If you’ve been paying attention to the internet, you might have noticed that Disney has been tackling some pretty heavy topics lately, one of those being the impact of generational trauma. FromMoanatoBravetoEncantotoTurning Red, Disney is proving that they can take complicated concepts — such as trauma, complex family relationships, and eldest daughter syndrome — and make them understandable and entertaining for a younger audience. 

While some of these topics might seem too intense for children at first glance, recent movies addressing these darker subjects have been popping off at the box office and trending on social media, not to mention capturing our hearts (and sometimes, hitting us where it really hurts). 

So What Exactly Is Generational Trauma?

The psychological effects of collective trauma spanning across multiple generations is referred to as intergenerational, transgenerational, or generation trauma. It typically begins as a singular traumatic event experienced decades in the past that trickles down and impacts the way that future generations comprehend, cope with, and heal from their own trauma. In families, this can look like cycles or patterns that individual members can’t seem to break and as a result, pass down to their children. 

InEncanto, this initial traumatic event is when Abuela’s husband, Pedro, is murdered right in front of her, and she is forced to raise their triplets alone and homeless. To cope with this devastating loss, Abuela tries to control everything and everyone around her in an effort to protect them from the dangers of the world. The family’s magic becomes more important than anything else because it acts as a barrier between the Madrigals and the rest of the world, protecting both them and the community. In turn, each of Abuela’s children develops their own coping mechanisms and traumas, as do their children, and so on — until we come to the protagonist, Mirabel, who finally breaks the cycle of generational trauma.

Encantoalso covers several other important topics, such as the pain of estranged or lost family members (“We Don’t Talk About Bruno”), the burden of being the strongest sibling (“Surface Pressure”), feeling like an outsider in your own family (“Waiting on a Miracle”), and the pressure of being the perfect child (“What Else Can I Do?”). 

InTurning Red, we see the main character, Mei, break generations of trauma caused by the rejection of the inner Panda, which Mei’s ancestors view as a curse rather than a gift. By rejecting their true selves, the women in the family suffer from a loss of identity and become overprotective and controlling of their daughters. When Mei decides to stay true to herself, her mother’s trauma reveals itself in a big way (literally). 

In both of these films, the female lead ends her family’s cyclical trauma and gives the family a fresh start, free from the initial traumatic event that was passed down through the generations. Now, both Mirabel and Mei are leading the way for a new generation of kids who (hopefully) won’t have to hide their true selves.

Why Is Generational Trauma “Trending?” 

While generational trauma itself is certainly not new, it is relatively new as a topic of discussion in TV shows, movies, and other forms of entertainment. So why are we seeing a sudden influx of trauma talk in film?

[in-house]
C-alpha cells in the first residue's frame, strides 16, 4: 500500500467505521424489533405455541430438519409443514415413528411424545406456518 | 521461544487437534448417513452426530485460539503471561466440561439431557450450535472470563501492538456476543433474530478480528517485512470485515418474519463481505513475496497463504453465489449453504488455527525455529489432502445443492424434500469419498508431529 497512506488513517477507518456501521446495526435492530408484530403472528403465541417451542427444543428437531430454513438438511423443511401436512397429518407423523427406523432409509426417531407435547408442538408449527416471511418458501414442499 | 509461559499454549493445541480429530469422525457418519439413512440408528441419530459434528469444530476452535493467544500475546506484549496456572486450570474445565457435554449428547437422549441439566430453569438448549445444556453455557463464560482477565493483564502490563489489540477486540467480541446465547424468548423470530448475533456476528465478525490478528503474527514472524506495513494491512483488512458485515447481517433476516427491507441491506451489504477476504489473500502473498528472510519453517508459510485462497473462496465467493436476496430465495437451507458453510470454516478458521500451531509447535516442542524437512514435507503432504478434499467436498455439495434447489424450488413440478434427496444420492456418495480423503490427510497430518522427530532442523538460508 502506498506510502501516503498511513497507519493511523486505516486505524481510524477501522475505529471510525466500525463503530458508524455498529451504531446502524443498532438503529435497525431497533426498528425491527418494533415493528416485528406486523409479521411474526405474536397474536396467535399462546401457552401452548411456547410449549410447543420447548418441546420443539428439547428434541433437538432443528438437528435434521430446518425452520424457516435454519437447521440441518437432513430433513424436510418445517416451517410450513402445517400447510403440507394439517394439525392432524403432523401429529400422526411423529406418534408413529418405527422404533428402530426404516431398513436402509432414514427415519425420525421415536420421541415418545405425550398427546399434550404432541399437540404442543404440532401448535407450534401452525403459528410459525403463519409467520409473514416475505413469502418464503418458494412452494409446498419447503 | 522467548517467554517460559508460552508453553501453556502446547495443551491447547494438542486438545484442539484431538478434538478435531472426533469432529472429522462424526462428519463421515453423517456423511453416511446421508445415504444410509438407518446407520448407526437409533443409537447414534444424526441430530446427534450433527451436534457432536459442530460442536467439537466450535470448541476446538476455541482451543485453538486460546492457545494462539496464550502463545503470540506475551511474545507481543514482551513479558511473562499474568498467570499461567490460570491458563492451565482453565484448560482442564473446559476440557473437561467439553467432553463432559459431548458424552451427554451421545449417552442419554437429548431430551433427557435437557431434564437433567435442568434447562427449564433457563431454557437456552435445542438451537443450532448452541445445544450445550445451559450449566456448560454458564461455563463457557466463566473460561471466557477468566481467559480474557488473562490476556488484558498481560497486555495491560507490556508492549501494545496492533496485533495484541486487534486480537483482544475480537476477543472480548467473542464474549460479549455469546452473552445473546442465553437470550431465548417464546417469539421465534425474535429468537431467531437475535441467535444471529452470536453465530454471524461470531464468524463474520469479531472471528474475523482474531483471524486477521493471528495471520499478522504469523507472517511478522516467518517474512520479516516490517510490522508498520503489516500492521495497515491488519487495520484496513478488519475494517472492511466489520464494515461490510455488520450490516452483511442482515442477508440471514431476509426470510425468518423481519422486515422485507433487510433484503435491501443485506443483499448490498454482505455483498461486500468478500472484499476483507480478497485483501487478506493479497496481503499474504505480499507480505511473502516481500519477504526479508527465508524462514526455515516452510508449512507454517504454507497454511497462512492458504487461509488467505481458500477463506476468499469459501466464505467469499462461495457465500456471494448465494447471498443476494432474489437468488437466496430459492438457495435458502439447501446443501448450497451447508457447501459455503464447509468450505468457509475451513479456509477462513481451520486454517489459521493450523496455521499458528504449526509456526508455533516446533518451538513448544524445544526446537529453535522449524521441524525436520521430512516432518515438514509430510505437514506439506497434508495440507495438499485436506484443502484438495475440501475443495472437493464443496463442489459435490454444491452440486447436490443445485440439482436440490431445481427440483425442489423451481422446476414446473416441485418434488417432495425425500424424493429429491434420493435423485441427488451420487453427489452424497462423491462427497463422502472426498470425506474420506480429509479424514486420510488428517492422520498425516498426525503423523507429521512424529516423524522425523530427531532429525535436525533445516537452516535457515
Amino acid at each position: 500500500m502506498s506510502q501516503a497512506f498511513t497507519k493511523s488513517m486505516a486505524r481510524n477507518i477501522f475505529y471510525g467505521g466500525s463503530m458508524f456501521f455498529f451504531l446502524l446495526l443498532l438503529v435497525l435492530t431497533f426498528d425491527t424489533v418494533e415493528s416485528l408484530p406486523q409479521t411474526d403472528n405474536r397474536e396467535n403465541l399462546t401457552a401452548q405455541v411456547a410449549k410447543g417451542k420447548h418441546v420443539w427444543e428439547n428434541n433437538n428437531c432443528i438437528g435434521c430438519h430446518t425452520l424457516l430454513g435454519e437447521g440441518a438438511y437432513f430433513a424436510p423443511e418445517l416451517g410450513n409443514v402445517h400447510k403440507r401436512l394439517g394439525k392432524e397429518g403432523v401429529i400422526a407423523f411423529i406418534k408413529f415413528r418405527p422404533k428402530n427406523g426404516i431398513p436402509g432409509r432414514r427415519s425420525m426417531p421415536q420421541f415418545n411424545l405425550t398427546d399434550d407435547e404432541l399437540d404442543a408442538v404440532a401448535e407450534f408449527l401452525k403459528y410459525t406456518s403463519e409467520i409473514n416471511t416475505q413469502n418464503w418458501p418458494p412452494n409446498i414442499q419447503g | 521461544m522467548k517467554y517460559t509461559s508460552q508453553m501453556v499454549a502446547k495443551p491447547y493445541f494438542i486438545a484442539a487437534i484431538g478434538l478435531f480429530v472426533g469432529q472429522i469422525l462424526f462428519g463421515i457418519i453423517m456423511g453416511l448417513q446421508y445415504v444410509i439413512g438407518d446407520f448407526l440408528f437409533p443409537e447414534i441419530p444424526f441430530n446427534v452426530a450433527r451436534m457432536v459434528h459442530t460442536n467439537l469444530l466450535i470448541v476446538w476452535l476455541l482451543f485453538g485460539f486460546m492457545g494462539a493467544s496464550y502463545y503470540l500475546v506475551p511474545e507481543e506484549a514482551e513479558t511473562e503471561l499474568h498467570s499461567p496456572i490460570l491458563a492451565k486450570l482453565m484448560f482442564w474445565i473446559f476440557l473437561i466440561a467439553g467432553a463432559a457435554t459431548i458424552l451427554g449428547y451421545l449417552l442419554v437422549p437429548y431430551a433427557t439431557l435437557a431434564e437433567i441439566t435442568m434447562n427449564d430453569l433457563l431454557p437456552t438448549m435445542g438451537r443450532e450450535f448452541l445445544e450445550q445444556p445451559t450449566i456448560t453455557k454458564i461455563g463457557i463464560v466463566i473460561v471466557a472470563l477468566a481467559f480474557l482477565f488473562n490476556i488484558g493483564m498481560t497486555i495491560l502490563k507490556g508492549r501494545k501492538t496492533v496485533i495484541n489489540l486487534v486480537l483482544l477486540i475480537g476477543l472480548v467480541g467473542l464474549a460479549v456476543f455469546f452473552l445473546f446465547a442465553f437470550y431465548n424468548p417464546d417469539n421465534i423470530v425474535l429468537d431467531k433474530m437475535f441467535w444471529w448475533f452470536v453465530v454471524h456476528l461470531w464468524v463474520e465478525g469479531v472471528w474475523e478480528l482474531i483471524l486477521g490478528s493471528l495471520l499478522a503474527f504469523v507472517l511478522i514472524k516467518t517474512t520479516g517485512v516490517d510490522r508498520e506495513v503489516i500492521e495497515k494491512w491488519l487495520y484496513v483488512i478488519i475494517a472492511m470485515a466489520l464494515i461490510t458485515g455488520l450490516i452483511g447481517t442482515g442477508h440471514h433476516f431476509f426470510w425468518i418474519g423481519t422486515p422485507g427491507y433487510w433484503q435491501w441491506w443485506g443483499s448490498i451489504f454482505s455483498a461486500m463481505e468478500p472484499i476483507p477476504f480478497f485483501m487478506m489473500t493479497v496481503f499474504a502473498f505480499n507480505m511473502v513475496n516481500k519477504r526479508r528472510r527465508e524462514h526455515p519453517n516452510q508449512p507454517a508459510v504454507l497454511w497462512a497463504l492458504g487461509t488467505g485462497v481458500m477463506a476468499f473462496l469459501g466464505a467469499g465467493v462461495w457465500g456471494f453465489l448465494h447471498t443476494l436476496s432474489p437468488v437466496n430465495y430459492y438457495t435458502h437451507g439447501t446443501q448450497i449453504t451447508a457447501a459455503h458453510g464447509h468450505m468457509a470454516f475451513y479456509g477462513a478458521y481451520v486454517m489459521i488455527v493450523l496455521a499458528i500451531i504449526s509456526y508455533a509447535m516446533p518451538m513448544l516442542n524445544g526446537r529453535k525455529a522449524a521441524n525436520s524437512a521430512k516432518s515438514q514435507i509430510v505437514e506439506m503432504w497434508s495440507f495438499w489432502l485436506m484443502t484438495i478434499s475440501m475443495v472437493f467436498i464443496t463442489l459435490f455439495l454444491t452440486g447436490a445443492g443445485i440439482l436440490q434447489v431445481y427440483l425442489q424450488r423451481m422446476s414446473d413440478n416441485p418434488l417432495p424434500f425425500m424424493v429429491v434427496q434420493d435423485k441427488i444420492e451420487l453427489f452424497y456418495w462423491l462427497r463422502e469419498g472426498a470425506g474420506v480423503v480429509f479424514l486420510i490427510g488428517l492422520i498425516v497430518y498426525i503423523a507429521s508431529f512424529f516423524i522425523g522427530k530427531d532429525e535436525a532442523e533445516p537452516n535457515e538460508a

According to theCDC, one in seven children has experienced abuse or neglect during the previous year. Every minute, 20 people are physically abused by an intimate partner. Around 10% of women and 4% of men will develop PTSD during their lifetime. Half of all women and 20% of men experience sexual violence during their life. It’s no wonder that movies about overcoming trauma and healing our inner child are so popular — they hit close to home and in most cases, give us a happy ending or satisfying resolution to a horrible situation when that might not be possible for us in our own lives.

For a child who is currently experiencing a challenging home life, abuse, or neglect, watching a character overcome or escape on-screen is extremely powerful and inspires hope. And for adults who are trying to break the cycle of generational trauma for their own kids, these messages are actually reminders of how far they’ve come. In a society where healing our inner child and breaking cycles has become dominant, movies likeEncantoandTurning Redare not only relevant but also serve as reminders that we’re not alone in our struggles.

Healing the Inner Child Through Kids Movies

While it’s probably true that Disney is reading their audience by paying attention to statistics and what this generation is going through and creating content accordingly, it’s also likely that, as adults, we’re finally reading into the darker, more complex subject matter in kids movies. 

When you think about it, Disney has always explored complex topics broken down into simple stories for a child audience. Cinderella comes from a broken family who treats her terribly, Bambi deals with the loss of a parent, Rapunzel has been isolated from society by an evil mother, Robin Hood focuses on greed and standing up to immoral authority figures, Elsa goes on a journey of self-acceptance — all of these films cover some pretty heavy topics masked with beautiful animation, catchy songs, and loveable characters. It only takes a little bit of self-examination to realize how each Disney movie speaks to us individually.

Disney has always done a great job of staying relevant to the times and bringing us quality content that mirrors what society is currently going through. In some circumstances, such asToy Story, the characters quite literally grow up with us, so it only makes sense that as this generation breaks barriers and heals generations and generations of trauma, we’ll see our favorite characters do the same.